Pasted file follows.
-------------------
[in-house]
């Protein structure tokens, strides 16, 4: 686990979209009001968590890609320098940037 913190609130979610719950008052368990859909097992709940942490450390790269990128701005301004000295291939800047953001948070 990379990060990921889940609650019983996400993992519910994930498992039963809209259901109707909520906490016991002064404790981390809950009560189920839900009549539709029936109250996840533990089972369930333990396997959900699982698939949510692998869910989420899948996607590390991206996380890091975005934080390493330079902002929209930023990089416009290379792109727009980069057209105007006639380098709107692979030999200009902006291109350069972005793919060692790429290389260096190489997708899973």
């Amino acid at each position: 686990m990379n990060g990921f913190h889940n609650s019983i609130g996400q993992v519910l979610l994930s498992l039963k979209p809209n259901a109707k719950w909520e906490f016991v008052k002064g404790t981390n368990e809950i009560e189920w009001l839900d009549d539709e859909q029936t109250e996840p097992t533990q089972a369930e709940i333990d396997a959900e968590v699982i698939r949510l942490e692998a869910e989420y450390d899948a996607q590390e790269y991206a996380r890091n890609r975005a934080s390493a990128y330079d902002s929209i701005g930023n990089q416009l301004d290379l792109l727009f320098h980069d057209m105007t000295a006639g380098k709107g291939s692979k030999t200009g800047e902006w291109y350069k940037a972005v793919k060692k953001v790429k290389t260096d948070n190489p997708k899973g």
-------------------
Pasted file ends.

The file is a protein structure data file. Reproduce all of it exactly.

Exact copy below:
[in-house]
């Protein structure tokens, strides 16, 4: 686990979209009001968590890609320098940037 913190609130979610719950008052368990859909097992709940942490450390790269990128701005301004000295291939800047953001948070 990379990060990921889940609650019983996400993992519910994930498992039963809209259901109707909520906490016991002064404790981390809950009560189920839900009549539709029936109250996840533990089972369930333990396997959900699982698939949510692998869910989420899948996607590390991206996380890091975005934080390493330079902002929209930023990089416009290379792109727009980069057209105007006639380098709107692979030999200009902006291109350069972005793919060692790429290389260096190489997708899973």
């Amino acid at each position: 686990m990379n990060g990921f913190h889940n609650s019983i609130g996400q993992v519910l979610l994930s498992l039963k979209p809209n259901a109707k719950w909520e906490f016991v008052k002064g404790t981390n368990e809950i009560e189920w009001l839900d009549d539709e859909q029936t109250e996840p097992t533990q089972a369930e709940i333990d396997a959900e968590v699982i698939r949510l942490e692998a869910e989420y450390d899948a996607q590390e790269y991206a996380r890091n890609r975005a934080s390493a990128y330079d902002s929209i701005g930023n990089q416009l301004d290379l792109l727009f320098h980069d057209m105007t000295a006639g380098k709107g291939s692979k030999t200009g800047e902006w291109y350069k940037a972005v793919k060692k953001v790429k290389t260096d948070n190489p997708k899973g």